“I welcome the IMF’s comments that shifting the tax burden from income to consumption would raise incentives to work and invest – increasing growth over the medium term and improving New Zealand’s competitiveness.
“We are taking a considered and pragmatic approach to addressing New Zealand’s long-standing economic challenges.
“At the same time, we’re significantly reducing the amount of extra government spending and demanding better public services from government agencies. We believe we have struck the right balance on this score,” Mr English says.
Spending restraints and better services are important so too is sustainable growth.
Agriculture will continue to play an important role in that and – if we can get past the emotion that’s clouding discussion – so too could mining.
Tighter control on public spending and improved services can only go so far. Broadening our economic base, as more mining could, would strengthen our economy and make it more resilient. That would have social benefits and it need not come at too high an environmental cost.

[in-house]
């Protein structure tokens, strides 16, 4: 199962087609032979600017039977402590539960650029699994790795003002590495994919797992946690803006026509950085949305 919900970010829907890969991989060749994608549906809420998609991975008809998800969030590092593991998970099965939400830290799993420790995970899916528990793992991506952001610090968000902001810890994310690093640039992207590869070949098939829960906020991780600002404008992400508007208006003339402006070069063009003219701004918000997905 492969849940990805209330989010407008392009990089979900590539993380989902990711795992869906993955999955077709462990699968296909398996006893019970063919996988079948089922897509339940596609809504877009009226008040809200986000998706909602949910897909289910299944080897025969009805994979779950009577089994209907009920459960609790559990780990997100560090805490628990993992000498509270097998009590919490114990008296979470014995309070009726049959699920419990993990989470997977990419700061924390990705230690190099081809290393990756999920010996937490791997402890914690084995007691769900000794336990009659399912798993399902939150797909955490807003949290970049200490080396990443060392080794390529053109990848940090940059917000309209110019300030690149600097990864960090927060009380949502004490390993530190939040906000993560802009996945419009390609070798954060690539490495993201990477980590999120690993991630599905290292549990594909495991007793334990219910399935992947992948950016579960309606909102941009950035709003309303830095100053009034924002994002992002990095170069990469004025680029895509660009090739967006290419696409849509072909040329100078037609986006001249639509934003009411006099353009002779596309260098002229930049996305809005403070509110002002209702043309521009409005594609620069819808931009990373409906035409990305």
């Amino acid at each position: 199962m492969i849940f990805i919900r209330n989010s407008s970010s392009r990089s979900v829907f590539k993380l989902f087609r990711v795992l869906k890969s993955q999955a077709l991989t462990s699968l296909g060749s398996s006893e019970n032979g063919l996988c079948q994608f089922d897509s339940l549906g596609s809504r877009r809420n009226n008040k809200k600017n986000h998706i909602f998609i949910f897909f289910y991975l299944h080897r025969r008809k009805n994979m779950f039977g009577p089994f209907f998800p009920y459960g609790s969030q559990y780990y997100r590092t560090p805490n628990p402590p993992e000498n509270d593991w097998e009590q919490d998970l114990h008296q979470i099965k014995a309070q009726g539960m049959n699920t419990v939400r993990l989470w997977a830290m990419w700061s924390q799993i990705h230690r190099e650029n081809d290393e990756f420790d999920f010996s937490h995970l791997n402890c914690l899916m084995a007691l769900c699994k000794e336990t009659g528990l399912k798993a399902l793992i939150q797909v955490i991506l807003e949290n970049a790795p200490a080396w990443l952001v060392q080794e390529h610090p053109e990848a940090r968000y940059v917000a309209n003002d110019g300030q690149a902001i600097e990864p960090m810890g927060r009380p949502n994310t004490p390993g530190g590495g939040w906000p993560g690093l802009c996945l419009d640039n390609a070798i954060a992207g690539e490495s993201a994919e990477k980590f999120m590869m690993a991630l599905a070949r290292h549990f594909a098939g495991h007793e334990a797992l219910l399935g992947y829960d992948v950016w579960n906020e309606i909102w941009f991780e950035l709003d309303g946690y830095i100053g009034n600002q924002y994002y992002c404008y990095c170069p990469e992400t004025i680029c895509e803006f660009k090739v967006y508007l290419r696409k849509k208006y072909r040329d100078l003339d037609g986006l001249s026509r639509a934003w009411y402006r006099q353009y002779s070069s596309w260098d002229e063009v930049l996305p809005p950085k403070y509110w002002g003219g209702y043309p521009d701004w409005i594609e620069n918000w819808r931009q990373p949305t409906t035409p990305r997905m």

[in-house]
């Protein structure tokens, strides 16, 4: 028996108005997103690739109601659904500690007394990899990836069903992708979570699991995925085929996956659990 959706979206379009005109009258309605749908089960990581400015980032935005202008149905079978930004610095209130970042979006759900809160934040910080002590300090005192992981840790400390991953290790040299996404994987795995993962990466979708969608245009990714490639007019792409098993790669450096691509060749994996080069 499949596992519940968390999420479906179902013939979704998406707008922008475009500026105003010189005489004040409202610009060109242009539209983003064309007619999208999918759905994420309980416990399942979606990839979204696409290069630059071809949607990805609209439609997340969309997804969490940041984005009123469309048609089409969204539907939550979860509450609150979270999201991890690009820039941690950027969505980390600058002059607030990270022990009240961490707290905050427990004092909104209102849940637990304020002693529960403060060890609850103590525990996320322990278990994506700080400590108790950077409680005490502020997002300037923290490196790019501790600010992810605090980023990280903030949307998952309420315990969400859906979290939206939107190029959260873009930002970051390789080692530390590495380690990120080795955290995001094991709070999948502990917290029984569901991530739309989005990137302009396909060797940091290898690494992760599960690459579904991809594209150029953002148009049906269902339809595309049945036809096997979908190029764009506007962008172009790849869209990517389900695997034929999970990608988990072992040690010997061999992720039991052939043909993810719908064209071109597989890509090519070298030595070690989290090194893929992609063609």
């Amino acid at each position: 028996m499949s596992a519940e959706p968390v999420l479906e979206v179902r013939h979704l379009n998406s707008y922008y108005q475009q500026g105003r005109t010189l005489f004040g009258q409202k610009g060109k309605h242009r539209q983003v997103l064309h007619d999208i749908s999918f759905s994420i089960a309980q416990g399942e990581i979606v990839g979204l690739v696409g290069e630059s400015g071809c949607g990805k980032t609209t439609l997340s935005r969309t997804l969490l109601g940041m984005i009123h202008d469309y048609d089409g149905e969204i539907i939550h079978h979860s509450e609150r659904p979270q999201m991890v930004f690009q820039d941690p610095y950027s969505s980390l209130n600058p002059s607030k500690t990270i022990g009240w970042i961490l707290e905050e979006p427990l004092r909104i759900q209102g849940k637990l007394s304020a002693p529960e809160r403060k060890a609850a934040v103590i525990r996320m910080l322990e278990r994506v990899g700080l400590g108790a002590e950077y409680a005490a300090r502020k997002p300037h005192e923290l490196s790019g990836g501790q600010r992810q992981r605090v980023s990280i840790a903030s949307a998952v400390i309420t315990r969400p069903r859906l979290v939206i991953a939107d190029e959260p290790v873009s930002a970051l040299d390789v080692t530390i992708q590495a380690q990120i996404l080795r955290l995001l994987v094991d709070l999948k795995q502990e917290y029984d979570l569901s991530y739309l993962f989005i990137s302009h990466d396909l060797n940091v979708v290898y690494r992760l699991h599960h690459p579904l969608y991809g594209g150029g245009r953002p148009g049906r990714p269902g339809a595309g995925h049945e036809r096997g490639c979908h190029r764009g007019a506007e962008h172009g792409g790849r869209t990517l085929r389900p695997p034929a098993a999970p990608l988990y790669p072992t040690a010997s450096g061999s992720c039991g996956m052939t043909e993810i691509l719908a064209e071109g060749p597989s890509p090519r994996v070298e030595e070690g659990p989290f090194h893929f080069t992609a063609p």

The ODT has a fine tradition of April Fool stories but this morning it’s got two stories which could fit the bill:
The second story refers to the University of Otago’s plans to buy the Gardens Tavern. But I heard that first on Jim Mora’s Afternoons yesterday so although it’s April 1 that story isn’t a joke.
The Gardies opened in the 1960s. It was not far from St Margarets where I spent my first year as a student and Dundas and Leith Streets where I flatted in my second and third years.
The legal age for going to a pub was 20 in those days so of course I didn’t go to the Gardies until my third year as a student.